Relatively cheap oil




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The Situation Today
    Recent years  Renaissance
    1990  privatisation of ESI 
    competition
     Gas used for generation  
    Since 1989  1500MWe of new
    COGEN capacity (U.K.)


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    ADVANTAGES
       Efficient way of converting primary fuel to
        useful energy
       Process Industries benefit viz. commercial
        + Environmental sectors
       Targets have been set by Governments
        and this will depend on:
             Future gas and electricity prices
             Development in electricity trading

             Environmental pressures




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               The Future
    INDUSTRY TODAY:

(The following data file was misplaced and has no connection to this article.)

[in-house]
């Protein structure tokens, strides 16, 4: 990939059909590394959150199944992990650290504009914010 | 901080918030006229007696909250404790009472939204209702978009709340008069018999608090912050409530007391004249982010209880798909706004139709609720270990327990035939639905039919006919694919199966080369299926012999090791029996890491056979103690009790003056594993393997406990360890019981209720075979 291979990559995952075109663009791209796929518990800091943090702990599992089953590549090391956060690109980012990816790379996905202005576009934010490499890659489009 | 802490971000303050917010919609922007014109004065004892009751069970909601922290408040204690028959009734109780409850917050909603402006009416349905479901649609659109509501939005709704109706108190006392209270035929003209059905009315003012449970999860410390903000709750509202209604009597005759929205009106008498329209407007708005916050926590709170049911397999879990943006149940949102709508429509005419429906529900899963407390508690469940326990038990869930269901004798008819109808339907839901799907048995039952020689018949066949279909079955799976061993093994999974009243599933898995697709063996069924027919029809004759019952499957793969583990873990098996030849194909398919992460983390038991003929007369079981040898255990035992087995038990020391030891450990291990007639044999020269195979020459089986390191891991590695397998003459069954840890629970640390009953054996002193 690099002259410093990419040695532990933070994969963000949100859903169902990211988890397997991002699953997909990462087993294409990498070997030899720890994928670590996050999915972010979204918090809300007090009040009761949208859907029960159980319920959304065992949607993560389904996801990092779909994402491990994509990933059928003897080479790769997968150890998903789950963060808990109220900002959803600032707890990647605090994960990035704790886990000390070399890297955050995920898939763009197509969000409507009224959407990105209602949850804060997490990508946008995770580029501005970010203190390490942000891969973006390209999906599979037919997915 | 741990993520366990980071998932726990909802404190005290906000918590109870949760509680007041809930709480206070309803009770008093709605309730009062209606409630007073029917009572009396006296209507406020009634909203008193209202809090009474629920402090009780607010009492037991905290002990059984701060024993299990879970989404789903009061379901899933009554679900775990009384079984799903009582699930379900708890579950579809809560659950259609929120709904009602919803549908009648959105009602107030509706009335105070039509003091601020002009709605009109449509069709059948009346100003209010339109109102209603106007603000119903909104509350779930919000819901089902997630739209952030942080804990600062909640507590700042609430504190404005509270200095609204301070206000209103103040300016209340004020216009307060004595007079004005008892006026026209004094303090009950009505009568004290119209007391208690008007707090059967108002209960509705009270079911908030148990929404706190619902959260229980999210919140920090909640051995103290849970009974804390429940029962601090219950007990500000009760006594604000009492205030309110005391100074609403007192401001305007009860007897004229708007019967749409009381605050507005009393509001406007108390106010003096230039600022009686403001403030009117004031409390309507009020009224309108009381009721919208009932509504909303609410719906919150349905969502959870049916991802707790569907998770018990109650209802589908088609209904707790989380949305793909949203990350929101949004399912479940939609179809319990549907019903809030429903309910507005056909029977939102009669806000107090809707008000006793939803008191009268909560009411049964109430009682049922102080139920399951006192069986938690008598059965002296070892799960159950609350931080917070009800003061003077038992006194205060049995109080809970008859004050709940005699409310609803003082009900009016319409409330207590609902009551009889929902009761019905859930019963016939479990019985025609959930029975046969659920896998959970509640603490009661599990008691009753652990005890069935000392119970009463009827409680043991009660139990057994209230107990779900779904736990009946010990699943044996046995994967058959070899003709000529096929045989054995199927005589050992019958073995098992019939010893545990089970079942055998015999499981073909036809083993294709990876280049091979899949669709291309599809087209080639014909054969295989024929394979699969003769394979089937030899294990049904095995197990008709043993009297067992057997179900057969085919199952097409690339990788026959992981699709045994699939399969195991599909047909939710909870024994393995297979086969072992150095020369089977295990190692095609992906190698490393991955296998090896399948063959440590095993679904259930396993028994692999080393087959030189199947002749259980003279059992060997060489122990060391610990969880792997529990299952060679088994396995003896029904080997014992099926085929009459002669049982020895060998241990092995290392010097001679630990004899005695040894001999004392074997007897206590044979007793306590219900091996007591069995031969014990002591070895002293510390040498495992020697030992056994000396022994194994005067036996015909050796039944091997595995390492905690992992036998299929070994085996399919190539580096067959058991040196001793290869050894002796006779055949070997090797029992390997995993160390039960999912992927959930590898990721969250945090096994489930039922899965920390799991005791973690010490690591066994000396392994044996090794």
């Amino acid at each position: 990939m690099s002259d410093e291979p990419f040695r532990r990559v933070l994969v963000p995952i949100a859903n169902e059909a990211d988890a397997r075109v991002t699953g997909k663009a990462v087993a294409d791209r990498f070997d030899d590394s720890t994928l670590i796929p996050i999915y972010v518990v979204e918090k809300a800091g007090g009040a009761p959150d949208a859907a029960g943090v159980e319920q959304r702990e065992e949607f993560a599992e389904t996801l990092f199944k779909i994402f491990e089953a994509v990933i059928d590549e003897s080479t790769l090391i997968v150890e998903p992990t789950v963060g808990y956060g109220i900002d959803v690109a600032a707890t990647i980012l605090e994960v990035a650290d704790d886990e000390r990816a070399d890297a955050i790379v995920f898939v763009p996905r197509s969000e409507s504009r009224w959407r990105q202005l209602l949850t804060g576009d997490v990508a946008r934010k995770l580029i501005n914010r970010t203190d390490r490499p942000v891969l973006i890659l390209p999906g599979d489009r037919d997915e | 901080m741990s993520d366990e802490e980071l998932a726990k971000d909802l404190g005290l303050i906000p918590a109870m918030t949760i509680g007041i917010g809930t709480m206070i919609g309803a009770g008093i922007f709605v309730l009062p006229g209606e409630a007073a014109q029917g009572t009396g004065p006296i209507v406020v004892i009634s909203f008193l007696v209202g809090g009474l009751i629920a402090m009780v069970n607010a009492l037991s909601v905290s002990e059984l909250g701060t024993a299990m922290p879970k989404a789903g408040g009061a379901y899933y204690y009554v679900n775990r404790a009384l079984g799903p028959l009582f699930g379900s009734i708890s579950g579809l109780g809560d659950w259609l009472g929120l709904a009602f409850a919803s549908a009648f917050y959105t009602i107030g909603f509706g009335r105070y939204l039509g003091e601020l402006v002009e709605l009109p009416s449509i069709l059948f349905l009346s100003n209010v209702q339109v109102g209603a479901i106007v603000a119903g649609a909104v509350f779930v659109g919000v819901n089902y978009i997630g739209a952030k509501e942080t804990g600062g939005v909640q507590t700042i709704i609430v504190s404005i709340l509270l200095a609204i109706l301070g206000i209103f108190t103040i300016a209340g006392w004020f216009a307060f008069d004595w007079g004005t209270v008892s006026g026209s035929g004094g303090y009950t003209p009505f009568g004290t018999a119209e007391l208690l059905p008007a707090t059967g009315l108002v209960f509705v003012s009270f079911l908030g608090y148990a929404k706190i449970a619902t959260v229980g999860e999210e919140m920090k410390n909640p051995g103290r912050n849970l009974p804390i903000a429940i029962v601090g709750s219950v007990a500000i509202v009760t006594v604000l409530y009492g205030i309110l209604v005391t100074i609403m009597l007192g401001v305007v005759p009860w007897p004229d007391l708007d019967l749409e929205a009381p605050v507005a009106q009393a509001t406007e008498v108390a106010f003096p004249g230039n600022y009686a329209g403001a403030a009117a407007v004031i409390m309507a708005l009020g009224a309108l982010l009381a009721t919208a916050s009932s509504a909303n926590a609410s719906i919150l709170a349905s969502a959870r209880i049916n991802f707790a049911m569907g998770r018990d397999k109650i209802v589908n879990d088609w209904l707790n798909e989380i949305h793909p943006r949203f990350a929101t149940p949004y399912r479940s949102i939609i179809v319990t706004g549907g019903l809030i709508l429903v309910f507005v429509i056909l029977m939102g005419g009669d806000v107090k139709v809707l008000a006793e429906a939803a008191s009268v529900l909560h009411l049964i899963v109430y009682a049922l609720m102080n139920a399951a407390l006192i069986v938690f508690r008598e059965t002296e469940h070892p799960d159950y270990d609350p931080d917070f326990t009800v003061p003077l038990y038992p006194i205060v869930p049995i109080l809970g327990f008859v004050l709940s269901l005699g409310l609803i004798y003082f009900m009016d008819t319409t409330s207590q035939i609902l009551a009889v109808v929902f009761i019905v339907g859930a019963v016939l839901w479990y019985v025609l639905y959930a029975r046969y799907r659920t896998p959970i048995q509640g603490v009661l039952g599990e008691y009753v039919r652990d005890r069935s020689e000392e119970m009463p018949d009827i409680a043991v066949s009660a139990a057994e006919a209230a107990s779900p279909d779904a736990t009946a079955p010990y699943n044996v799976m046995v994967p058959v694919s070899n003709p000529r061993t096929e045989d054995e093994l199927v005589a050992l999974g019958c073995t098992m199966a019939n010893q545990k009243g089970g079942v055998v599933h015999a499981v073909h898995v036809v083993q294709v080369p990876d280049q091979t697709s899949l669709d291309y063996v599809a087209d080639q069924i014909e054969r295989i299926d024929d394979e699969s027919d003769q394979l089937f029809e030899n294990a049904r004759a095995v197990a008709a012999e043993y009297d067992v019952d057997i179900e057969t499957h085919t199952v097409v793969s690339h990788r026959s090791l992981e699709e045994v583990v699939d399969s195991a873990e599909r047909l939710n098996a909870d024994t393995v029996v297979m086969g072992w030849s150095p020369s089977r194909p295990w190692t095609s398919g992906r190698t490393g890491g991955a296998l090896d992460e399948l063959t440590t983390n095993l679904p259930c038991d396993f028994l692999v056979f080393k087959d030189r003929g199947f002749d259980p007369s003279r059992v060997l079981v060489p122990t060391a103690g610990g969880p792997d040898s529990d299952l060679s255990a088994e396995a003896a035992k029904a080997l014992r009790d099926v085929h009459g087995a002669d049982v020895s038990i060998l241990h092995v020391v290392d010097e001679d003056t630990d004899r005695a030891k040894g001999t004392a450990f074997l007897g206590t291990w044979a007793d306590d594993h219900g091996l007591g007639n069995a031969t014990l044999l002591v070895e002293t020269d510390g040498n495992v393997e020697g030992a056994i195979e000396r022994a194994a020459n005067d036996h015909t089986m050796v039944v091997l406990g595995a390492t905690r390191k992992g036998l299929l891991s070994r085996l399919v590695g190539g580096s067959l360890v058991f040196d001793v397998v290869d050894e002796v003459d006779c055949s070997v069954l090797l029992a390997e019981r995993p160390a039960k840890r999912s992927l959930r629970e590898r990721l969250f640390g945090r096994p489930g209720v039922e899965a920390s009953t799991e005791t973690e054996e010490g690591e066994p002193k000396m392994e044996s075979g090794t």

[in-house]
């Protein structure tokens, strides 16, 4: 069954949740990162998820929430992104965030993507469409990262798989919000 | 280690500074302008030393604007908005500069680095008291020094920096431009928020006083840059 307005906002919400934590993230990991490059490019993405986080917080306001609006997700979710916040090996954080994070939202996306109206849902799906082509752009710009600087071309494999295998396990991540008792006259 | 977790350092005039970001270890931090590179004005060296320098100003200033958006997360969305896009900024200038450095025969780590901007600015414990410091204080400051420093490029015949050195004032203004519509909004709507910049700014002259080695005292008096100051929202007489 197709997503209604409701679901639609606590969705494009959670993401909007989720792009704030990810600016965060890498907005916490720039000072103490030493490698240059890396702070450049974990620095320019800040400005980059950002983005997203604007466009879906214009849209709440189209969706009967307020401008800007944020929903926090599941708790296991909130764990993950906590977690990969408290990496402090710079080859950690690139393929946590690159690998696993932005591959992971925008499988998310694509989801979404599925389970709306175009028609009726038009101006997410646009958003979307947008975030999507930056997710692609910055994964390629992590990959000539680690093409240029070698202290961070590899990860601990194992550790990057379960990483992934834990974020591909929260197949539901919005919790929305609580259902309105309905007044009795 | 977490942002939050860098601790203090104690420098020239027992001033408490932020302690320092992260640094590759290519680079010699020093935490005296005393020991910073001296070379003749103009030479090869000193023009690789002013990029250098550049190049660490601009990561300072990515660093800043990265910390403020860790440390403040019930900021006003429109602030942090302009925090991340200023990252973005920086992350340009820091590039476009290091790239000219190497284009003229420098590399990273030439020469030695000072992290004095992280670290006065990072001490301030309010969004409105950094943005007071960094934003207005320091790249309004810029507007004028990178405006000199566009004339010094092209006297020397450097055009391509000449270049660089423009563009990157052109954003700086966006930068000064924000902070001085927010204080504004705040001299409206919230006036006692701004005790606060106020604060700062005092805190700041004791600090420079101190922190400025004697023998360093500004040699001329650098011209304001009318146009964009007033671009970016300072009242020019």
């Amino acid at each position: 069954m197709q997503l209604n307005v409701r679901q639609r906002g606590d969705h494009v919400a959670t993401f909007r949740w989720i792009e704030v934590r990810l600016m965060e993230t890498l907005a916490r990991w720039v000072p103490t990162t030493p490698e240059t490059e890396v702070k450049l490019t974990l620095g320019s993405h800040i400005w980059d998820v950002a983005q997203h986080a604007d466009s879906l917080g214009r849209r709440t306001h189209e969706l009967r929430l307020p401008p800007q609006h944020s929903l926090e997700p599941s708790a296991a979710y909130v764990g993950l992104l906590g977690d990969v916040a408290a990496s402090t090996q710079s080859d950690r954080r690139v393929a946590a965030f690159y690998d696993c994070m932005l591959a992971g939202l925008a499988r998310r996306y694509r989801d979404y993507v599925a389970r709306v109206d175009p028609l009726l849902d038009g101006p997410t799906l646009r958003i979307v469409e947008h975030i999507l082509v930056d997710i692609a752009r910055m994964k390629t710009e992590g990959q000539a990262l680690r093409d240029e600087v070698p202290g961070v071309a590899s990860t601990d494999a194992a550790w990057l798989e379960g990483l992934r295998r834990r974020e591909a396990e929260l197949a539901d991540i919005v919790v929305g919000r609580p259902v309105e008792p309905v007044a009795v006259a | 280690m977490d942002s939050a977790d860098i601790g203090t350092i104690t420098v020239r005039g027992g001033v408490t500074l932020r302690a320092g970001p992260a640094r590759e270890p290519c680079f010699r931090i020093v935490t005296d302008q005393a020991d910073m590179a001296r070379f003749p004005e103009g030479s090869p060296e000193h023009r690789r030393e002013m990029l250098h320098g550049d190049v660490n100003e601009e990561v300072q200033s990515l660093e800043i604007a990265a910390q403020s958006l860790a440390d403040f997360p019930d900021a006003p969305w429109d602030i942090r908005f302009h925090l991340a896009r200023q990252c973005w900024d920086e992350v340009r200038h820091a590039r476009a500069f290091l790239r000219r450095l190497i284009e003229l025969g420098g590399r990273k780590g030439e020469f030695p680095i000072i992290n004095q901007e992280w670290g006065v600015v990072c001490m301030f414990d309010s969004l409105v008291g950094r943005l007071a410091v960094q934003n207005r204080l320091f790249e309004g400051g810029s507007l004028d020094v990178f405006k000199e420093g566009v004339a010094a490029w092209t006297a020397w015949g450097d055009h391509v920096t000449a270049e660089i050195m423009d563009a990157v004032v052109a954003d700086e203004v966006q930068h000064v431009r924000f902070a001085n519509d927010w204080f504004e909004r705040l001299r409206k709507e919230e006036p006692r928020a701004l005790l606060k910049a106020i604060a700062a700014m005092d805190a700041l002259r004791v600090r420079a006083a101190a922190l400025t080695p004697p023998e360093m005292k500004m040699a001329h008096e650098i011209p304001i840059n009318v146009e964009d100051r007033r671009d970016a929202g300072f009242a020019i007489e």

 Market Driven energy market
       Needs specific legislation

       COGEN CAN BECOME A DRIVING
        FORCE




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In total contrast to coal, gas can be
moved relatively easily and without
impacting     on    the     environment.
Therefore, the engineering case for
gas-fired cogeneration meeting local
heat and power needs is very strong.
There might well be seen a reversal of
the trends of the last 60 years, with the
use of the Grid declining and heat and
power production being combined
close to the point of need.
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WHY                   COGENERATION
NOW?
    Regardless of the engineering case
    for cogeneration, it will not "take off"
    unless it is economically attractive.
    The two fundamental parameters that
    dominate commercial viability are:-
    (a) primary fuel costs;
    (b) the capital costs of cogeneration
    schemes.

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Fuel Prices
    Most       cogeneration      schemes
    currently being developed are fuelled
    by gas. Until comparatively recently
    the pricing policy, did not encourage